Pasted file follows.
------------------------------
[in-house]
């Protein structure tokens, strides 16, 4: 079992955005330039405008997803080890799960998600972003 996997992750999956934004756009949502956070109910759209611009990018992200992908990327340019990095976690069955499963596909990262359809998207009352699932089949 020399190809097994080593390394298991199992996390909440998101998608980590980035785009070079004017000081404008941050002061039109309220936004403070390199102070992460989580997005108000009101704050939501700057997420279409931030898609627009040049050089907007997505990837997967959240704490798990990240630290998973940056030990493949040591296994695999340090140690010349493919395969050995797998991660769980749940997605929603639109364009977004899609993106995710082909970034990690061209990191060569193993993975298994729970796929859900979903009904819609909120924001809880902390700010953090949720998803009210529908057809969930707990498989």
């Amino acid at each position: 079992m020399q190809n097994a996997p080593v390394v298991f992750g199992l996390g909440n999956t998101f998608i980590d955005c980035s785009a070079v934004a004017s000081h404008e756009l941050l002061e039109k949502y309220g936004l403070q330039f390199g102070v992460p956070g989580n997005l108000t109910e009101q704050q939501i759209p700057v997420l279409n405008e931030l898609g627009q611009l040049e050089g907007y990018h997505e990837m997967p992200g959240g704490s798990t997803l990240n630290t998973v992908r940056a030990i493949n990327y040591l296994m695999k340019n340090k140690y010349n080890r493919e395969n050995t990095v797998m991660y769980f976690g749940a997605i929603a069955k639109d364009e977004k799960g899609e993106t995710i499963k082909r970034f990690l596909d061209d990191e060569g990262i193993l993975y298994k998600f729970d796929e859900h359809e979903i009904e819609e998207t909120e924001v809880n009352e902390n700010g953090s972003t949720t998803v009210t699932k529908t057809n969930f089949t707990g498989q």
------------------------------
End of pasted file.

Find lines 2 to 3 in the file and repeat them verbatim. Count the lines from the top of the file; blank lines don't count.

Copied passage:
């Protein structure tokens, strides 16, 4: 079992955005330039405008997803080890799960998600972003 996997992750999956934004756009949502956070109910759209611009990018992200992908990327340019990095976690069955499963596909990262359809998207009352699932089949 020399190809097994080593390394298991199992996390909440998101998608980590980035785009070079004017000081404008941050002061039109309220936004403070390199102070992460989580997005108000009101704050939501700057997420279409931030898609627009040049050089907007997505990837997967959240704490798990990240630290998973940056030990493949040591296994695999340090140690010349493919395969050995797998991660769980749940997605929603639109364009977004899609993106995710082909970034990690061209990191060569193993993975298994729970796929859900979903009904819609909120924001809880902390700010953090949720998803009210529908057809969930707990498989």
């Amino acid at each position: 079992m020399q190809n097994a996997p080593v390394v298991f992750g199992l996390g909440n999956t998101f998608i980590d955005c980035s785009a070079v934004a004017s000081h404008e756009l941050l002061e039109k949502y309220g936004l403070q330039f390199g102070v992460p956070g989580n997005l108000t109910e009101q704050q939501i759209p700057v997420l279409n405008e931030l898609g627009q611009l040049e050089g907007y990018h997505e990837m997967p992200g959240g704490s798990t997803l990240n630290t998973v992908r940056a030990i493949n990327y040591l296994m695999k340019n340090k140690y010349n080890r493919e395969n050995t990095v797998m991660y769980f976690g749940a997605i929603a069955k639109d364009e977004k799960g899609e993106t995710i499963k082909r970034f990690l596909d061209d990191e060569g990262i193993l993975y298994k998600f729970d796929e859900h359809e979903i009904e819609e998207t909120e924001v809880n009352e902390n700010g953090s972003t949720t998803v009210t699932k529908t057809n969930f089949t707990g498989q």